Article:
How to Group Lights Together

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‘’ The following article refers only to the smartthings classic mobile app. If you are using the smartthings (Samsung connect) mobile app, contact support for information on grouping.’’

There are many different ways to group together devices in SmartThings Classic. Some of the most popular custom smart apps involve lighting groups, including saving scenes with many different features like different dim levels for different lights, different colors, etc. To find those, use the quick browse list for lighting to look in the community created smart apps section of the community forum [1]].

This how to is just for the most basic form of grouping using the SmartThings Classic app. Say you have three lights in one room and you want them to all come on as a group, and go off as a group.. You can use the official "smart lighting" feature of the SmartThings Classic mobile app to do this.

First, pick one light to be the master light. All of the other lights in the group will follow this light when it changes.

1. Install Smart Lighting from the marketplace if you haven't done so already. You only have to do this once.

Official support article on installing Smart Lighting [2]

2. Open the mobile app, click on the checkmark icon from the bottom row, and select "SmartApps" at the top of the page. . Context menu icon in upper right Automations page


3. Open smartlights from your list of installed smart apps and choose "new lighting automation." list of installed smartapps list of smart lighting automations

4. Select all of the lights that you want to be in the group except for the master.

5. The next choices you will get depend on the type of light that you picked in step four. If they are just plain on/off switches, then those are the only options you will see. If they are also dimmers, you will also see an option to "turn on and set level."

6. Now that you have selected the lights for the group and said how you want them to behave together, you have to define when you want the group action to occur. This is where you will pick the master light as the "Switch that turns on/off." (Note that for this step your master could be a bulb, a wall switch, or a outlet – – it doesn't matter. Because they turn on and off, they are considered a "switch" by the system.)

So first say that you want to control the group when a switch turns on/off.

select switch turns on as the trigger

7. Then, select your master device as that switch. Again, it's fine if this is a bulb.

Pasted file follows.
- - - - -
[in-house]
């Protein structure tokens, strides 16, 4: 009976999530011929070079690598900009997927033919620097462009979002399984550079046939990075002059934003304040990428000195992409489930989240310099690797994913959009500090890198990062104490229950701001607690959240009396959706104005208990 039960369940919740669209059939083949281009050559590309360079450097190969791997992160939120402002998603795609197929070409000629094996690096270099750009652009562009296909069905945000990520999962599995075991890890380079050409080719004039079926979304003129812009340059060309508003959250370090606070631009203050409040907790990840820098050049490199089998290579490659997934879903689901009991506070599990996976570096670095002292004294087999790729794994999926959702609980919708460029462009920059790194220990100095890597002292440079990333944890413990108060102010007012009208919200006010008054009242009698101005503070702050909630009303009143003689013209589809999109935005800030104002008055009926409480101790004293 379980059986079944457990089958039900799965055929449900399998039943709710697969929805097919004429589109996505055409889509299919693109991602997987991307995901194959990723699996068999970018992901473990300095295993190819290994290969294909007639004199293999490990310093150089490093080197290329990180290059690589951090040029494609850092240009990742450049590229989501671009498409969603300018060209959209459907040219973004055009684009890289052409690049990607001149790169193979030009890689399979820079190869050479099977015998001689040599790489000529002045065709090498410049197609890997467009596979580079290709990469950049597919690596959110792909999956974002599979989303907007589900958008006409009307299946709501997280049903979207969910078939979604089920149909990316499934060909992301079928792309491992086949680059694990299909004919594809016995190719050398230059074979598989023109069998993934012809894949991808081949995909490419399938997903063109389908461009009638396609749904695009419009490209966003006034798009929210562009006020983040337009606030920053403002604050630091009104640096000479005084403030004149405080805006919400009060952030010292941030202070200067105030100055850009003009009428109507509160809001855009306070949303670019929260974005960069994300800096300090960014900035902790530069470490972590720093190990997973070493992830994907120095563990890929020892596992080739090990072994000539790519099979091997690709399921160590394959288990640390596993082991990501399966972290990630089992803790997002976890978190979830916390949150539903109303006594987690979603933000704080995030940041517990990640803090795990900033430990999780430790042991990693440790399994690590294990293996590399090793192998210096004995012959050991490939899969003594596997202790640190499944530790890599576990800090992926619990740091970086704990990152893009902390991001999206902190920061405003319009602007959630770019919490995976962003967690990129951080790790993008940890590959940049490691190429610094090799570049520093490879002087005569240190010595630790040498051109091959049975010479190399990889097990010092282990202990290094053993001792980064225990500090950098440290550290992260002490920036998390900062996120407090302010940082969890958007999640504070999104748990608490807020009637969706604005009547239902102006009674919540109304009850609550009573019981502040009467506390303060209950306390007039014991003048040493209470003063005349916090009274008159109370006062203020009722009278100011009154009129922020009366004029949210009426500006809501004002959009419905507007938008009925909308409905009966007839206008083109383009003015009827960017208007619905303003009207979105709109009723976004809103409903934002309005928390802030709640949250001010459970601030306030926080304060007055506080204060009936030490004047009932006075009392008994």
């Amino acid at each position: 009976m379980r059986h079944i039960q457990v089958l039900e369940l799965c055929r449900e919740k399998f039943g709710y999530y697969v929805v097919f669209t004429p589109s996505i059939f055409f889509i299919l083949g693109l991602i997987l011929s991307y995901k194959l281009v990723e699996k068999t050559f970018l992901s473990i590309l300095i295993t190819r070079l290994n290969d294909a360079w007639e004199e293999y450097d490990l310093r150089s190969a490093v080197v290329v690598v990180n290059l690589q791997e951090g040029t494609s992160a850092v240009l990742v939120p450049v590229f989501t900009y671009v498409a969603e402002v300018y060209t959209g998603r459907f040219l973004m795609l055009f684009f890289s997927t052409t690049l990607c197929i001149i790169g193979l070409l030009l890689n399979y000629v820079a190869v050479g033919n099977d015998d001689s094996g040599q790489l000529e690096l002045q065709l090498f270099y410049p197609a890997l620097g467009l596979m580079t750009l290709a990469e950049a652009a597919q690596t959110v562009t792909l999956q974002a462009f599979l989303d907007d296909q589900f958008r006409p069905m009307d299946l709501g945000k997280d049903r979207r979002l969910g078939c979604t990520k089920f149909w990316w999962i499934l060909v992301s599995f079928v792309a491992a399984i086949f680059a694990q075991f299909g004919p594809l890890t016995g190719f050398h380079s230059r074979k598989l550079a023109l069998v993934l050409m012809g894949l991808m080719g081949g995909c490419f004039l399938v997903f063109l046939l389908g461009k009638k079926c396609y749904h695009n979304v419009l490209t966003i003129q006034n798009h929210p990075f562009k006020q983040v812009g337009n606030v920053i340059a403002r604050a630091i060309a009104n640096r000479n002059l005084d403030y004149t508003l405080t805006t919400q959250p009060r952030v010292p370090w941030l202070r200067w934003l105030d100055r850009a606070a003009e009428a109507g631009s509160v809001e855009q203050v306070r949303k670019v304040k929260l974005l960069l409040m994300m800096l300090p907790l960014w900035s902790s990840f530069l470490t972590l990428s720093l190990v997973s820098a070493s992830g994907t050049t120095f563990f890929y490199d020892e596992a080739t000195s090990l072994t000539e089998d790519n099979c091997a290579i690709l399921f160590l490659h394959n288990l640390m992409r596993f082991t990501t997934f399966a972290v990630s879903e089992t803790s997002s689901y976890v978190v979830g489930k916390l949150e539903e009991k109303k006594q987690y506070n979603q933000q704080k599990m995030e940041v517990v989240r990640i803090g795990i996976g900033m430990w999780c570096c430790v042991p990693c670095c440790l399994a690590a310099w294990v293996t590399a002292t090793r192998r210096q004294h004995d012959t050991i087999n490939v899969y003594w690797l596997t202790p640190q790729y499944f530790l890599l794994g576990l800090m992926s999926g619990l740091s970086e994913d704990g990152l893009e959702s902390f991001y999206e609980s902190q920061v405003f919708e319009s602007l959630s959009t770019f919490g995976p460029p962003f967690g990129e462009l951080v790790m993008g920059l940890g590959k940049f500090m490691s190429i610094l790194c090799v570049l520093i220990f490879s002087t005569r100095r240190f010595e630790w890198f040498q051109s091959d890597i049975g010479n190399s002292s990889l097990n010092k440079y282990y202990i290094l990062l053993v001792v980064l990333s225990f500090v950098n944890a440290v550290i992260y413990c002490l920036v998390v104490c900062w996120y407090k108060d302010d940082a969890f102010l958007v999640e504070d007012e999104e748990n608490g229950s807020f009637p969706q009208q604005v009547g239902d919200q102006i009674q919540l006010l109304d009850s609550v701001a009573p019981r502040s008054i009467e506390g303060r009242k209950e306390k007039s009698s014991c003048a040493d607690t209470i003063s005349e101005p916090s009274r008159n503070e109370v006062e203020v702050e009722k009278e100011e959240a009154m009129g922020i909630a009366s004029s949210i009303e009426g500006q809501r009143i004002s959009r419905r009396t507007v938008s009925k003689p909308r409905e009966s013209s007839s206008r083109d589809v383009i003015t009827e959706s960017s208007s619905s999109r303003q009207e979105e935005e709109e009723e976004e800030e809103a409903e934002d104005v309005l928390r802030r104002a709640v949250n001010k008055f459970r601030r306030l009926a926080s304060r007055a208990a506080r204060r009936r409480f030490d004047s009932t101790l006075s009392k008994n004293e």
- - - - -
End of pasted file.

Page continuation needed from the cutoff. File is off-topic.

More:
Prepare to select the master device for the group Now select the individual device that you want to use as the Master

8. Give the lighting automation a name like "living room lights" and save it.

From now on, these lights will act together when the master device is turned on or off. If you have any problem, because this is an official feature, you can contact support for help.

Putting a Light in More than one Group

You can also use this simple method to put a light into more than one group, but only if you use a virtual switch as the master. So you could have a virtual switch that represented "bedroom lights" and another virtual switch that represented "upstairs lights." Use a separate smart lighting automation for each. That way you could include your physical Bedroom lights in both groups. You could also use a third virtual switch to represent "bedtime" and set up a smart lighting automation that assigned one light from the bedroom, one light from the bathroom, and the hallway light to follow the "bedtime" Virtual master. So this method gives you a lot of options, but only for on/off. Not dimming or color management.

There is a forum FAQ on how to create a virtual device. [3]. Once you have created the virtual device, it will show up in your list of switches just like any other switch and then you can select it as the master when you set up a smart lighting automation.

Using the Group with routines, other Smartapps, or IFTTT

Once you have set up the group using a smart lighting automation, you can then use the master switch in other rules and the entire group will follow along. So you can use it in a routine, in a smartapp like core, or when you create an IFTTT recipe. Just reference the master, and the group will follow. This is true whether the master is a physical switch, a smart bulb, or a virtual switch.

Echo Groups

If you have an echo, you can also use echo groups in a similar way. However, echo grouping will only apply when you are talking to the echo. It won't change the way the lights work within SmartThings.

More advanced options:

If you want more advanced options, like color management or setting scenes where different lights are at different dim levels, You can find custom code in the forum in the community created smart apps section [4]. One popular choice is "trendsetter." Or go straight to using WebCore, which is a very sophisticated community – created rules engine.

Community discussion topic [5]